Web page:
Hon. Clarence A. Buskirk lectured on Christian Science Sept. 16. He was introduced by H. W. Ahlquist, who spoke in part as follows:—

That Christian Science is creating considerable comment and interest throughout the land is not to be denied. While I am not a member of the organization represented here, and do not claim to know much about their teachings, yet I do know that they believe in the same God, in the same Christ, and in the same Bible as do the orthodox churches, and that their aim is for the uplifting of mankind. I have the greatest respect for Christian Science, for its worthy purposes, its lofty ideals, and the splendid work it is doing for humanity.

Christian Science is no longer a doctrine which is or need be scorned or ridiculed; it has been tested, has passed through and beyond the experimental stage, and has become a great religious movement. Any religion which contributes to the happiness, the joy and gladness of human lives, which ameliorates and relieves suffering, sorrow, grief, and distress in this world of ours, is surely worthy of being given fair and generous hearing. The steady, constant growth of Christian Science, and the fact of the acceptance of its teachings by men and women of the highest, keenest, and best intellects to be found throughout the country, place it beyond that point where people gather to criticise or wonder what a strange thing it is; on the contrary, they now gather for the same purpose that impels them when they attend the services of other Christian denominations,—they are seekers after the truth.—Correspondence.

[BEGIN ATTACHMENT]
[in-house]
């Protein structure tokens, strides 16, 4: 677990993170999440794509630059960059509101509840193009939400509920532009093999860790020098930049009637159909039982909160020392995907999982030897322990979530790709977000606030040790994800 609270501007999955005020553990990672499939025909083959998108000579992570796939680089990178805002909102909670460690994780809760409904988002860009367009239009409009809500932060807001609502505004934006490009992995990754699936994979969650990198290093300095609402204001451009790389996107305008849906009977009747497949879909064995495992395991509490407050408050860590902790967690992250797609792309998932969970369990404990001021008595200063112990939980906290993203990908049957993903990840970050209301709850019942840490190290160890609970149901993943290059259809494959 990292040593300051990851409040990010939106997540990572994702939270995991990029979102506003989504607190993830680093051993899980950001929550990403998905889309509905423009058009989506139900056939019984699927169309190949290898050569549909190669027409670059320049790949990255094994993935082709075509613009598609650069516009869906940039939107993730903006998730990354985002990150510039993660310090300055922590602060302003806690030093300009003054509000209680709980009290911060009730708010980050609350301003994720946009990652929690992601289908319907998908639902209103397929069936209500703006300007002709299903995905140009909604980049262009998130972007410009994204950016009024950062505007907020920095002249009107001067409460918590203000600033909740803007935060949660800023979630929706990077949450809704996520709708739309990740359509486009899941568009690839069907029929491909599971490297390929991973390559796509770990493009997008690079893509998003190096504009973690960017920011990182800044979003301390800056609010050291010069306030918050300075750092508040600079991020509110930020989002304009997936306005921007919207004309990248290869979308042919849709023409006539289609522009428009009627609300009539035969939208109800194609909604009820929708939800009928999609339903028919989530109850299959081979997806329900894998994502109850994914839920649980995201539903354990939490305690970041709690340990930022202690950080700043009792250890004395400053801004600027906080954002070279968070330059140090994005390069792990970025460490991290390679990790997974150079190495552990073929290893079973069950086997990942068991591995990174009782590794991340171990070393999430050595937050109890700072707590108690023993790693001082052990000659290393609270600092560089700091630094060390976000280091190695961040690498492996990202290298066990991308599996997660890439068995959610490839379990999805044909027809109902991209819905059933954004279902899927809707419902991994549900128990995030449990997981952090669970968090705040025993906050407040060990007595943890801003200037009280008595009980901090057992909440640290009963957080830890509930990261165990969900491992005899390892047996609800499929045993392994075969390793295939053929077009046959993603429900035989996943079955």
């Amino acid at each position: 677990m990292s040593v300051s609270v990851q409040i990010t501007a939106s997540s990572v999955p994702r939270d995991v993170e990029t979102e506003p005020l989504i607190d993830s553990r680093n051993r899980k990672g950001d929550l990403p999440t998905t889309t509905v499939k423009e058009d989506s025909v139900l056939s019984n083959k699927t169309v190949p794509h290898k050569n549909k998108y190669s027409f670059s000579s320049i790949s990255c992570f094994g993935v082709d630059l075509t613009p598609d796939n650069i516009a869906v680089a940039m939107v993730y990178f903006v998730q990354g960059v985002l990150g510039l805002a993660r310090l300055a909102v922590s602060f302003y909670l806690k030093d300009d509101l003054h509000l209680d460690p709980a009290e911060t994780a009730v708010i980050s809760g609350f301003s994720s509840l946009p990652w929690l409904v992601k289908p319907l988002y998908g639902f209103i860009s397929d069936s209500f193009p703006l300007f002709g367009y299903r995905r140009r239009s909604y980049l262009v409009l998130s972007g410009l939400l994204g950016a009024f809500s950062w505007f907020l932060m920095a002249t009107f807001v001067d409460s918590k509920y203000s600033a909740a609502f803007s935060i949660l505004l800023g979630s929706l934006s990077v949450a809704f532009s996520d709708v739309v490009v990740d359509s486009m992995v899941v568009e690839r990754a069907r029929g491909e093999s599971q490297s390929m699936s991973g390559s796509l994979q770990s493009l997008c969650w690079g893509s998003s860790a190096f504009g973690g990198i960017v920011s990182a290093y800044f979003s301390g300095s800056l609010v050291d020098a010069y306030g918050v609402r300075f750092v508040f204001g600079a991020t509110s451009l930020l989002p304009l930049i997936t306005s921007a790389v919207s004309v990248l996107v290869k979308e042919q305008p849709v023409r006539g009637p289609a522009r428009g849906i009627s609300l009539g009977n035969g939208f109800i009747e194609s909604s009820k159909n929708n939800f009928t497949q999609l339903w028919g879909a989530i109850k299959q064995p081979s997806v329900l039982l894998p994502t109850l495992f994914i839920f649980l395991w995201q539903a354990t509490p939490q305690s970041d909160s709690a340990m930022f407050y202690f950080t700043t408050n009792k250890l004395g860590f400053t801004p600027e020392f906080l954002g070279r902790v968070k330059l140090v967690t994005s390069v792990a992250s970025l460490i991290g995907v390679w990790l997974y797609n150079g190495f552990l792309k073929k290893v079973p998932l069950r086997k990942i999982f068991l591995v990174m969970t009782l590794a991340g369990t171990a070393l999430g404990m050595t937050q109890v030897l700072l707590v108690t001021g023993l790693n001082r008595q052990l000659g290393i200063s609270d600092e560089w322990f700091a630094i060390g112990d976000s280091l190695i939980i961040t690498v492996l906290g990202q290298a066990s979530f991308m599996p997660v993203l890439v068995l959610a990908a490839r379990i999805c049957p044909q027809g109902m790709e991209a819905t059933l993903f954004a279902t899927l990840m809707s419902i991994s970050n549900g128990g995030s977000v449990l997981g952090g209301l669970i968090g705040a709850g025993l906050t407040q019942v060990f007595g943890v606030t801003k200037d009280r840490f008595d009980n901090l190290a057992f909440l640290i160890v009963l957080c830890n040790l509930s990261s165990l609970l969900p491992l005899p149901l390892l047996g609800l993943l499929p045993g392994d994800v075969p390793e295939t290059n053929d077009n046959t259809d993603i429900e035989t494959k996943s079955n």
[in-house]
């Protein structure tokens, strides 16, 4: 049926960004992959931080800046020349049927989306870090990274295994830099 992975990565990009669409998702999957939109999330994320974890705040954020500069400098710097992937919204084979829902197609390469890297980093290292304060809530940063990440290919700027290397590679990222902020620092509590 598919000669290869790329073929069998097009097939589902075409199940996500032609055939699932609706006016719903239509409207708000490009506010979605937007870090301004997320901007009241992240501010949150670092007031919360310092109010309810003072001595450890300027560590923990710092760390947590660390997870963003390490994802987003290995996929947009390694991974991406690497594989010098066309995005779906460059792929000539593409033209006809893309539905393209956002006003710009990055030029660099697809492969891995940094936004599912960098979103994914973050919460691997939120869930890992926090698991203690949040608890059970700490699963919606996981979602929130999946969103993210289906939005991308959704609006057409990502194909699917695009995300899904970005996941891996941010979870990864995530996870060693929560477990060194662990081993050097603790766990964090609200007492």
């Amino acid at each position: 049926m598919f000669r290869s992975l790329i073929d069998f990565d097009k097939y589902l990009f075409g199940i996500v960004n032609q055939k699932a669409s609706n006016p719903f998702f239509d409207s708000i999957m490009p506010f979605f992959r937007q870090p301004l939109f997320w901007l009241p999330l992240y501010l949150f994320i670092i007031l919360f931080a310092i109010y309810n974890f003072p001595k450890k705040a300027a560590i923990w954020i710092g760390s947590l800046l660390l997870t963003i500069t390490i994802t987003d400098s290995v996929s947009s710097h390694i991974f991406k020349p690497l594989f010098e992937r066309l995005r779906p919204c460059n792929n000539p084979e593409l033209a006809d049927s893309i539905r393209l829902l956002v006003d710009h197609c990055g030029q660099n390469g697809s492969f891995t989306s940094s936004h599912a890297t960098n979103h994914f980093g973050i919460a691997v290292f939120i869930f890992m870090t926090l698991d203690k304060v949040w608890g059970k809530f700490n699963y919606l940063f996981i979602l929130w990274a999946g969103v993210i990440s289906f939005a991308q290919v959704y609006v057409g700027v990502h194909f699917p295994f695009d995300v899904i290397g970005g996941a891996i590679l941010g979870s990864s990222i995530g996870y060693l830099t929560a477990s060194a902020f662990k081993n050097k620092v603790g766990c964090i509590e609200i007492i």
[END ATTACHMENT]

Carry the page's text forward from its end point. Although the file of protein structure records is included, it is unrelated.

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October 13, 1906

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